When a Las Vegas bodyguard with lethal skills and a gambling problem gets in trouble with the mob, he has one last play…and it’s all or nothing.
I have seen every single Jason Statham film to date. His back-catalogue features some truly memorable films; Look back to Crank, Snatch, Mean Machine, Lock Stock and his Transporter trilogy where you will find him oiling himself up, beating up dudes with his hose and taking on a load of men at once in a factory (ahem), and you will be entertained for the entire duration of his time on screen.
He has become somewhat of a cult icon for his straight-talking, stereotypical English geezer accent, and comedic one-liners, while simultaneously possessing the ability to get out of any situation and batter everyone in sight. However, more recently, the films have simply not clicked. War, The Mechanic, Parker, Death Race, Revolver, Killer Elite etc… all distinctly awful in their own right, and now Wild Card can join that list. They all feature what we expect from Statham, so why is it that they are so bad? If you don’t take them too seriously, many of them become b-movie good, but Wild Card firmly belongs in the bad pile.
What happens to the scripts Statham rejects? To his credit, no matter how bad the film, you cannot think of anyone doing a better job. Who else can fit into that suave, “fackin Lardarn” caricature as well as he can? It won’t be Danny Dyer. Considering how many films Statham churns out, I wonder if in a room in his house he has a giant pile of rejected scripts, each more ridiculous than the last, and will never see the light of day until someone with lower standards comes along. Why won’t he just reject them?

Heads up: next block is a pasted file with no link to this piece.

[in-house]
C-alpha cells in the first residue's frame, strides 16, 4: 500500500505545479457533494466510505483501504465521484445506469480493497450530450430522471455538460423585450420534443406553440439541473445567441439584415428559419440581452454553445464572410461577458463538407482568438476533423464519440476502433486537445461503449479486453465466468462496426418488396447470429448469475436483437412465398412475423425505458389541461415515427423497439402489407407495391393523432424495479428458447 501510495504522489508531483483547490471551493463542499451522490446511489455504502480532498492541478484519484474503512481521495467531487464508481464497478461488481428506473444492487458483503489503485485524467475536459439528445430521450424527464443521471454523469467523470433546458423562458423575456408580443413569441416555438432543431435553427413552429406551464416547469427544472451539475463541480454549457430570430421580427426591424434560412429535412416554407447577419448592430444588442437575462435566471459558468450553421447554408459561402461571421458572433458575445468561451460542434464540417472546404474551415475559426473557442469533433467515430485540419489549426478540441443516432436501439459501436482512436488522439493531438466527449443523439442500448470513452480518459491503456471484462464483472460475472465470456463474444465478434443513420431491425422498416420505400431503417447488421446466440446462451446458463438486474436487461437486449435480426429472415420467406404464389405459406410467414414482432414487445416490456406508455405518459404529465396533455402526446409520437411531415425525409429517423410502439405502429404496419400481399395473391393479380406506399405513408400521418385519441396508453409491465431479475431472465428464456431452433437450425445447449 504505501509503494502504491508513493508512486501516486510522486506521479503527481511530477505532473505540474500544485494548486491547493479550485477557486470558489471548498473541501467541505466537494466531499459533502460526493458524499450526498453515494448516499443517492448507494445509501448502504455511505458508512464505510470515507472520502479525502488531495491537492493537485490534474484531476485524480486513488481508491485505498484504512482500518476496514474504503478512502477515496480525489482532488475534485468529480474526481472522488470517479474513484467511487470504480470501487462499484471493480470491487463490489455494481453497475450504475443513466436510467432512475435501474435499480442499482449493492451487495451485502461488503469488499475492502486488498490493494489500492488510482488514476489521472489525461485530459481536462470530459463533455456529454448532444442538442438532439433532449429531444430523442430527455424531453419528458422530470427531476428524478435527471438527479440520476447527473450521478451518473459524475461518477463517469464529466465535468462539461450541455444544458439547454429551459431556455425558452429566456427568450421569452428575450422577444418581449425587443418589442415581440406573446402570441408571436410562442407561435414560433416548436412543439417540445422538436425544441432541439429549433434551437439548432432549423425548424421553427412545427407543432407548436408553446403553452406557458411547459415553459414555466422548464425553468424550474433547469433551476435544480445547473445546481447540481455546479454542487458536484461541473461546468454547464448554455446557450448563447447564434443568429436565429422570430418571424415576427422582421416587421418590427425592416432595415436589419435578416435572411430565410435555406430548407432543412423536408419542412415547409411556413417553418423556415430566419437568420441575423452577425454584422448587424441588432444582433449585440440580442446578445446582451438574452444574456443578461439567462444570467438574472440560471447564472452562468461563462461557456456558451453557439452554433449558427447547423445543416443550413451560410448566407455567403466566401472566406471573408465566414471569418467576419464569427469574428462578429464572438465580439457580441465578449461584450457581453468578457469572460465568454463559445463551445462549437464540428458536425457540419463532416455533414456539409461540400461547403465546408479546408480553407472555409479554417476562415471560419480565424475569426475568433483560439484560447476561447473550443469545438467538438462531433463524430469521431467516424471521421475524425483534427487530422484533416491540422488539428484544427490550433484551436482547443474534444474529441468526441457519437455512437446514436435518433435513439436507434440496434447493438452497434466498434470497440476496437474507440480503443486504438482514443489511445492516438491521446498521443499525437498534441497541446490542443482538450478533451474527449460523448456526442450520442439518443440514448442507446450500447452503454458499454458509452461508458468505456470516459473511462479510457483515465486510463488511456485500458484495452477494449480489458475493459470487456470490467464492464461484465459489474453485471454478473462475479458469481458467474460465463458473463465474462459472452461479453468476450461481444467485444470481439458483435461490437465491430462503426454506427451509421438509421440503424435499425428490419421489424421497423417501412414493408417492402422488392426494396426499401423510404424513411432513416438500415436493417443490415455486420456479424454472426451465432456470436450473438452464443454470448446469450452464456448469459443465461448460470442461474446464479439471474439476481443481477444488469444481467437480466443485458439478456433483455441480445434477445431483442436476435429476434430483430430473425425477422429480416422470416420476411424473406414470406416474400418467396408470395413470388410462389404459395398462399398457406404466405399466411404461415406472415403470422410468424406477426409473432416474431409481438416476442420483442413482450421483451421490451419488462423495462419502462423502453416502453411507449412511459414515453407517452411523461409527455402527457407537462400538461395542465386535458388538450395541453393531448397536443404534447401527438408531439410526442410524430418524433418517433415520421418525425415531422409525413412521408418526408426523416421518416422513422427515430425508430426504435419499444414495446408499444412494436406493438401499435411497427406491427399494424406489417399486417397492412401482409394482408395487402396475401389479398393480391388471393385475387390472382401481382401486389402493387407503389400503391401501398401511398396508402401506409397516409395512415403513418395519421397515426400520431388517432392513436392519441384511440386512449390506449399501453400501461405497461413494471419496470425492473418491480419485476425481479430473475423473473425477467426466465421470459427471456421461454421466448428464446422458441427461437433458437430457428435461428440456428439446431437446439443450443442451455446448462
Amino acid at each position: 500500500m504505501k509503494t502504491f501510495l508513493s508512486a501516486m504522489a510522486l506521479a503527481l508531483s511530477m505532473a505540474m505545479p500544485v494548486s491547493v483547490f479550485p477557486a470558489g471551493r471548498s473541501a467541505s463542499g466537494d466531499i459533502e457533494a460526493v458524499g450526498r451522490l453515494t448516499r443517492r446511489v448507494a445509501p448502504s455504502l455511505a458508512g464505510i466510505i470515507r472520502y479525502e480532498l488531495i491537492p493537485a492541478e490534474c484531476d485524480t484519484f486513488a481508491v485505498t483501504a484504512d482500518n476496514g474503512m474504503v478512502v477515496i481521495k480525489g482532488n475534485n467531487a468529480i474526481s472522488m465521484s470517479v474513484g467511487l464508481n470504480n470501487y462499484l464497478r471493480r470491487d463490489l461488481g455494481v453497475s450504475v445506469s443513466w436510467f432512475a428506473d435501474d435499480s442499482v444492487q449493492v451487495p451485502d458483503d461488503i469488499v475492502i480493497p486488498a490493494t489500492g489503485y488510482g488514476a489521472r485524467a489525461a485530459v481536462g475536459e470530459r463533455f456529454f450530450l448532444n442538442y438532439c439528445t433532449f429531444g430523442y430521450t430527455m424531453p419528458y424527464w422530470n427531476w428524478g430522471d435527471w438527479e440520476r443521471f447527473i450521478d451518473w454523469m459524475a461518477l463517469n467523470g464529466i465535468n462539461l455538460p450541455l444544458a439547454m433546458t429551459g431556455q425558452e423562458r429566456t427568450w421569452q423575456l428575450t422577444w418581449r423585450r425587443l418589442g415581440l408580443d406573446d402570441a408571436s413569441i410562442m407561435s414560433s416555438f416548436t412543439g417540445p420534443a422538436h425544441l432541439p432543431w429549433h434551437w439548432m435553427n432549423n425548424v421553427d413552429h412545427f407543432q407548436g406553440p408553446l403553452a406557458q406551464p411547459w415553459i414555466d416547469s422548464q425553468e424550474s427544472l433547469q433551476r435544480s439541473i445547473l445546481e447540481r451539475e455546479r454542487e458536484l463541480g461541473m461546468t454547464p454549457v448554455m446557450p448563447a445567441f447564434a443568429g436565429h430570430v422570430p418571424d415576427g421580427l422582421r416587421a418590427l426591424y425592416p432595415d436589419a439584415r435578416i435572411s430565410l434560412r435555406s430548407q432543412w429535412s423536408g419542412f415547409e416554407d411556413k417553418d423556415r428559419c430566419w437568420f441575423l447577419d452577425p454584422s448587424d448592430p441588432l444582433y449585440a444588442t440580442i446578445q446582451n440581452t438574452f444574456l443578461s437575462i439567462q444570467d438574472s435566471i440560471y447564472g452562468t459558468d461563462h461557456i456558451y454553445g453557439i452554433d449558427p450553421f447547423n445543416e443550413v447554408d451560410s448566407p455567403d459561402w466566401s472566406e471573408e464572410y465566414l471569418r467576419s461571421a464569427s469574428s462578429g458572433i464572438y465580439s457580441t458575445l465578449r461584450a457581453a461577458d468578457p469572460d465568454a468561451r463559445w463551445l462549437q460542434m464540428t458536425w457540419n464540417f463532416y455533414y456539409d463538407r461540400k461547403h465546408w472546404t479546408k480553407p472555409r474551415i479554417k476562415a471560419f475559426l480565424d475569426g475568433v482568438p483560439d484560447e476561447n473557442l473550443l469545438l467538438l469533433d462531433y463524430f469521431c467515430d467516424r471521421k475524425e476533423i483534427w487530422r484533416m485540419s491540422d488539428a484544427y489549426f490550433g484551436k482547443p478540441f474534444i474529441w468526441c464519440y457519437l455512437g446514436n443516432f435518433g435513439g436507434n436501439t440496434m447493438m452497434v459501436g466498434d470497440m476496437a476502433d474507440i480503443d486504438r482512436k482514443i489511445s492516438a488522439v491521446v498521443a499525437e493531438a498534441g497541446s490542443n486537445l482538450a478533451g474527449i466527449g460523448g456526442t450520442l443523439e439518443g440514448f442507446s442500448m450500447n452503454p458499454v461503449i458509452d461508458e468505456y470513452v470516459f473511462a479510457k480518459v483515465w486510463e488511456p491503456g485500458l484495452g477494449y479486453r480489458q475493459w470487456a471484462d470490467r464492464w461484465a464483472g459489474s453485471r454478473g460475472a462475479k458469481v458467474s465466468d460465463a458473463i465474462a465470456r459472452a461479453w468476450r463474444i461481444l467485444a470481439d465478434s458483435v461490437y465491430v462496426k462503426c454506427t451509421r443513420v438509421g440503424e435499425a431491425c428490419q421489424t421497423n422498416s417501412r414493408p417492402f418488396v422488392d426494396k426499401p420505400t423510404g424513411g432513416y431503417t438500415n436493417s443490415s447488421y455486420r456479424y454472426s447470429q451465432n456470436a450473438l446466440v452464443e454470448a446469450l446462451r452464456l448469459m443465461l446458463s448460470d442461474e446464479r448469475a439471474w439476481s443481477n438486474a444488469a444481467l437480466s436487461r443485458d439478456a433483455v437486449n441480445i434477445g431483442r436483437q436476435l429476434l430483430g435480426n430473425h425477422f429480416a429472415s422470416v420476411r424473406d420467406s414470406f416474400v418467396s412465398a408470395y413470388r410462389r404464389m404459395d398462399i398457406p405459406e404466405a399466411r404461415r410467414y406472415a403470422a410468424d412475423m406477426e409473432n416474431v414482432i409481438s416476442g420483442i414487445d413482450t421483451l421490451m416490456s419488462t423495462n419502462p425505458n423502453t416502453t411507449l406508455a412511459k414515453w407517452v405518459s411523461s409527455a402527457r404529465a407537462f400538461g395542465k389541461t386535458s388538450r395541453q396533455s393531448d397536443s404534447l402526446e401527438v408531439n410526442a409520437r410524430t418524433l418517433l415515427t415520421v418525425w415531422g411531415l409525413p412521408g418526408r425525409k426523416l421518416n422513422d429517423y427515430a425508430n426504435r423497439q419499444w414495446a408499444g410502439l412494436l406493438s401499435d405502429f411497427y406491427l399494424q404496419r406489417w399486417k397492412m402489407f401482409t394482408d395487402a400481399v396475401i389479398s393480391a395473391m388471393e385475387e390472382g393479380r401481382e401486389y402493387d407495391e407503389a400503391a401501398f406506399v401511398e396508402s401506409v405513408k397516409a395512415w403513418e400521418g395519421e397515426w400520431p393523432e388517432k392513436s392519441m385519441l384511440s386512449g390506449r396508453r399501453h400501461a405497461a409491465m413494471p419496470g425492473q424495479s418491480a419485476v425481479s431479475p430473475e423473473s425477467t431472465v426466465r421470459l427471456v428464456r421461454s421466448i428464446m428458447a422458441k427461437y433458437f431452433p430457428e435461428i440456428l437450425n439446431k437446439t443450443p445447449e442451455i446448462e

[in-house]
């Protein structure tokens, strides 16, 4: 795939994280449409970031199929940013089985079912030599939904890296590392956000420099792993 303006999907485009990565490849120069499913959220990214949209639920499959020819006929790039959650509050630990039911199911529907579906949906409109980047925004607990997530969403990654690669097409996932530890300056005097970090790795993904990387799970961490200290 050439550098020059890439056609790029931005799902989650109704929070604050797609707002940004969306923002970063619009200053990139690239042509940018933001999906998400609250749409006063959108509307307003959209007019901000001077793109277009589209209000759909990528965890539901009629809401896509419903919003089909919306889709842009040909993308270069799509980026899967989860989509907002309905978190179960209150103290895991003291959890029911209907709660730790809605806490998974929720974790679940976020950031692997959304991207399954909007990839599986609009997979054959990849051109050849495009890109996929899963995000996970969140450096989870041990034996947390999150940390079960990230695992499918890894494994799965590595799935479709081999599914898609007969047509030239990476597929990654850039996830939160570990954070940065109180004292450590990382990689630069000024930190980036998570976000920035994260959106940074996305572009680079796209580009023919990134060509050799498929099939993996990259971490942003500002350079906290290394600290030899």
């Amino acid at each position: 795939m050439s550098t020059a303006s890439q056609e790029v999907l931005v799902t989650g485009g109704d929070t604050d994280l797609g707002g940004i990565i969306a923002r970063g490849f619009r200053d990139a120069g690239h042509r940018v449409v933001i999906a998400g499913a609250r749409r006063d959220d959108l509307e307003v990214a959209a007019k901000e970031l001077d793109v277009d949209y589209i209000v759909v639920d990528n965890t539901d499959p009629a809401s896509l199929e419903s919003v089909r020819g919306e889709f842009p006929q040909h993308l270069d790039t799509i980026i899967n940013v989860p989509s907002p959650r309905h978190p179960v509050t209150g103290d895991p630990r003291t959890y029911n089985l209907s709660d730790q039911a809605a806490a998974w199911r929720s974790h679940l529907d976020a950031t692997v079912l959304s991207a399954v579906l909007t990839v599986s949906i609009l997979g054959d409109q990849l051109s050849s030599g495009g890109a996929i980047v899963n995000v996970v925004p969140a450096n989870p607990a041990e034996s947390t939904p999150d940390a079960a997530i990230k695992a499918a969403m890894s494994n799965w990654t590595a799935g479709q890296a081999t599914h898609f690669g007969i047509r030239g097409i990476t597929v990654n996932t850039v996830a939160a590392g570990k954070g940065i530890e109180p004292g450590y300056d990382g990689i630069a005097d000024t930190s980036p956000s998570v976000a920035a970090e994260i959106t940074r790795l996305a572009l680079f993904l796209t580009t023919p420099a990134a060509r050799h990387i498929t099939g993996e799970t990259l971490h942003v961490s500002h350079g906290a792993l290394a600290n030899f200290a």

In Wild Card, he plays a recovering gambling addict / bodyguard, and is a remake of the poorly received 1986 film Heat (not to be confused with the 1995 film of the same name, which is excellent). It is far from original, the script is anything but strong and yet he still did it. Look at Death Race, another remake of a film that was initially poorly received. Jason Statham plays a Nascar Driver, framed for his wife’s murder to drive around a prison in order to secure his freedom. In Parker he takes part in a jewellery robbery opposite Jennifer Lopez. In War, Statham plays an FBI agent out to seek vengeance for the hitman who killed Jet-Li’s family ending with an awful twist. These all sound ridiculously poor, and they are – so there must come a point where you say enough is enough? I by no means am saying that he shouldn’t do them, but it’s quality not quantity.
Another part of the problem lies within his surrounding cast. Aside from the odd strong supporting role (Stanley Tucci), the remaining cast simply form your stereotypical greasy bad guys or troubled women in need of some Statham loving. In Wild Card, Statham yet again does what he does best; he beats people up with credit cards and a spoon, makes mugs of everyone he meets and fulfils his obligation of simply being ‘Stath’.
People haven’t fallen out of love with action films – no matter how terrible they are audiences keep on paying to watch Liam Neeson mumble and fight his way through a variety of situations. In Wild Card the action is exactly as you would expect; fast paced, well put together, creative, violent, but infrequent. A possible 2 or 3 fight scenes in total, slotted between uninteresting dialogue about an uninteresting, predictable plot.
These scenes of action would be all well and good, if the drama in-between were able to sustain my interest. But here lies the basic problem of many Statham’s choice of films: they’re just not that good. If you want to make an action film, make an action film. If you want to make something dramatic and interesting, actually make it dramatic and interesting. If you want to make both, make both but ensure it’s consistent.
Wild Card really isn’t really anything, but tries to be everything.